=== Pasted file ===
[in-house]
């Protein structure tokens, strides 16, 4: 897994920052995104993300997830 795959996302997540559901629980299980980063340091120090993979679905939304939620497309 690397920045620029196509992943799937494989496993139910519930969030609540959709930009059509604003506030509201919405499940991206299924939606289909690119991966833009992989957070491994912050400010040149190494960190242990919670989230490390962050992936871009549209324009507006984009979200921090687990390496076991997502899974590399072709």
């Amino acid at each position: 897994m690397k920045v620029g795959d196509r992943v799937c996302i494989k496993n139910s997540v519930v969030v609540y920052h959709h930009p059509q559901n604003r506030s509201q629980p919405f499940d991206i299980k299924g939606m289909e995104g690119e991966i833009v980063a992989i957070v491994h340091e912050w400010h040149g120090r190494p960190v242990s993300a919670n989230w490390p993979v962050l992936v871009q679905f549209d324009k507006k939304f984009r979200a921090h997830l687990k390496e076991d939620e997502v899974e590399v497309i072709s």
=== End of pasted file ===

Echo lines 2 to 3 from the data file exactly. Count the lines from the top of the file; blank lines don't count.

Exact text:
């Protein structure tokens, strides 16, 4: 897994920052995104993300997830 795959996302997540559901629980299980980063340091120090993979679905939304939620497309 690397920045620029196509992943799937494989496993139910519930969030609540959709930009059509604003506030509201919405499940991206299924939606289909690119991966833009992989957070491994912050400010040149190494960190242990919670989230490390962050992936871009549209324009507006984009979200921090687990390496076991997502899974590399072709």
């Amino acid at each position: 897994m690397k920045v620029g795959d196509r992943v799937c996302i494989k496993n139910s997540v519930v969030v609540y920052h959709h930009p059509q559901n604003r506030s509201q629980p919405f499940d991206i299980k299924g939606m289909e995104g690119e991966i833009v980063a992989i957070v491994h340091e912050w400010h040149g120090r190494p960190v242990s993300a919670n989230w490390p993979v962050l992936v871009q679905f549209d324009k507006k939304f984009r979200a921090h997830l687990k390496e076991d939620e997502v899974e590399v497309i072709s």